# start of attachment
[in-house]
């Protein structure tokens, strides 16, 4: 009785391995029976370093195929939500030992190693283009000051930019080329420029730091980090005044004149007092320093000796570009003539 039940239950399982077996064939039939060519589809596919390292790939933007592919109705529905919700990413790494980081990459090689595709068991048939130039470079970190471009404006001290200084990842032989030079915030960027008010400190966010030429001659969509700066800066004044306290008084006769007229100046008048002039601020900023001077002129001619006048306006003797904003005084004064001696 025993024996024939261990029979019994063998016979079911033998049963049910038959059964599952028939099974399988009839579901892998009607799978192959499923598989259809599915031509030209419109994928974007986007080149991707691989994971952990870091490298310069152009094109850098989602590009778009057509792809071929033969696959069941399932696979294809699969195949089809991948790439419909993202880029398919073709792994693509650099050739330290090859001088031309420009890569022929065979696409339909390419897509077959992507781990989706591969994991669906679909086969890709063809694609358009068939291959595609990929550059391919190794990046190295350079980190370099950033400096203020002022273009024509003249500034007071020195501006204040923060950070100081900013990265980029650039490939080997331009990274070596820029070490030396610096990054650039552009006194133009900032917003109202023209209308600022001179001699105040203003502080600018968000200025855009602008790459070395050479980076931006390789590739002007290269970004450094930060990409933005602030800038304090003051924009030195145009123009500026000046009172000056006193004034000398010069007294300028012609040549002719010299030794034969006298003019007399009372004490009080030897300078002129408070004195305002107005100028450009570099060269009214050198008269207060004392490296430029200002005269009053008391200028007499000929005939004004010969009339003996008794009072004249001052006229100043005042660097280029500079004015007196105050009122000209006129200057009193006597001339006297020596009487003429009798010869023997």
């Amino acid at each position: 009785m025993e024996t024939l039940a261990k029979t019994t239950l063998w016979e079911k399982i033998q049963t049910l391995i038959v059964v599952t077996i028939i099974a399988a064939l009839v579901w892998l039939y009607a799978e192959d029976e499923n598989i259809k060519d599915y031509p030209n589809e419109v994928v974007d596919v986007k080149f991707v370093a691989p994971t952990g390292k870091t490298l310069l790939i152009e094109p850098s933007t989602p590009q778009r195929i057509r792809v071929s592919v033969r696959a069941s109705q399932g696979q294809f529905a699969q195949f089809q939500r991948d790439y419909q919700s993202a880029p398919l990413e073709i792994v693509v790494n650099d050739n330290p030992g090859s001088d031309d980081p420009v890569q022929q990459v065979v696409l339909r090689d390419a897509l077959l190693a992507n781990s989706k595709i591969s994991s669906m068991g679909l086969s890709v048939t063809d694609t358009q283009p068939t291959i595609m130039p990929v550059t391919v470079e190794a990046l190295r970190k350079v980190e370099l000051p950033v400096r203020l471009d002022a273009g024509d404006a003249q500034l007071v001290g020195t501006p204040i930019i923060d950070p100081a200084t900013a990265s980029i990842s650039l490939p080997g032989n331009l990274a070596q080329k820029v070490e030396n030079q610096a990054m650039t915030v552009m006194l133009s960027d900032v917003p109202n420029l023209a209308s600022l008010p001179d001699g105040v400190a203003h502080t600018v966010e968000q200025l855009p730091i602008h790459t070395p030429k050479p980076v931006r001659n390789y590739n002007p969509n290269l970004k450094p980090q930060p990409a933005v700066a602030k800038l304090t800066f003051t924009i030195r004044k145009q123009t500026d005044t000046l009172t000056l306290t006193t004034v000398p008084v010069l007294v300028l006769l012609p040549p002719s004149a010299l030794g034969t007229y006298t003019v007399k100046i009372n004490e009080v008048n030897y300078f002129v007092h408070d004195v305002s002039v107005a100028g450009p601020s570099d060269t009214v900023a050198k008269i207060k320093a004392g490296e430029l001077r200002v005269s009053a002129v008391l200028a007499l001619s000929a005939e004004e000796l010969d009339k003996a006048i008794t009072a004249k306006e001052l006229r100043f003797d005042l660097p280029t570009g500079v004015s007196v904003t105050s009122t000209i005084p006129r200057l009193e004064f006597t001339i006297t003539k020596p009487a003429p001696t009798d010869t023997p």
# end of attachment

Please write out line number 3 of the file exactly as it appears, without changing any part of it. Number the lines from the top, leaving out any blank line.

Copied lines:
């Amino acid at each position: 009785m025993e024996t024939l039940a261990k029979t019994t239950l063998w016979e079911k399982i033998q049963t049910l391995i038959v059964v599952t077996i028939i099974a399988a064939l009839v579901w892998l039939y009607a799978e192959d029976e499923n598989i259809k060519d599915y031509p030209n589809e419109v994928v974007d596919v986007k080149f991707v370093a691989p994971t952990g390292k870091t490298l310069l790939i152009e094109p850098s933007t989602p590009q778009r195929i057509r792809v071929s592919v033969r696959a069941s109705q399932g696979q294809f529905a699969q195949f089809q939500r991948d790439y419909q919700s993202a880029p398919l990413e073709i792994v693509v790494n650099d050739n330290p030992g090859s001088d031309d980081p420009v890569q022929q990459v065979v696409l339909r090689d390419a897509l077959l190693a992507n781990s989706k595709i591969s994991s669906m068991g679909l086969s890709v048939t063809d694609t358009q283009p068939t291959i595609m130039p990929v550059t391919v470079e190794a990046l190295r970190k350079v980190e370099l000051p950033v400096r203020l471009d002022a273009g024509d404006a003249q500034l007071v001290g020195t501006p204040i930019i923060d950070p100081a200084t900013a990265s980029i990842s650039l490939p080997g032989n331009l990274a070596q080329k820029v070490e030396n030079q610096a990054m650039t915030v552009m006194l133009s960027d900032v917003p109202n420029l023209a209308s600022l008010p001179d001699g105040v400190a203003h502080t600018v966010e968000q200025l855009p730091i602008h790459t070395p030429k050479p980076v931006r001659n390789y590739n002007p969509n290269l970004k450094p980090q930060p990409a933005v700066a602030k800038l304090t800066f003051t924009i030195r004044k145009q123009t500026d005044t000046l009172t000056l306290t006193t004034v000398p008084v010069l007294v300028l006769l012609p040549p002719s004149a010299l030794g034969t007229y006298t003019v007399k100046i009372n004490e009080v008048n030897y300078f002129v007092h408070d004195v305002s002039v107005a100028g450009p601020s570099d060269t009214v900023a050198k008269i207060k320093a004392g490296e430029l001077r200002v005269s009053a002129v008391l200028a007499l001619s000929a005939e004004e000796l010969d009339k003996a006048i008794t009072a004249k306006e001052l006229r100043f003797d005042l660097p280029t570009g500079v004015s007196v904003t105050s009122t000209i005084p006129r200057l009193e004064f006597t001339i006297t003539k020596p009487a003429p001696t009798d010869t023997p």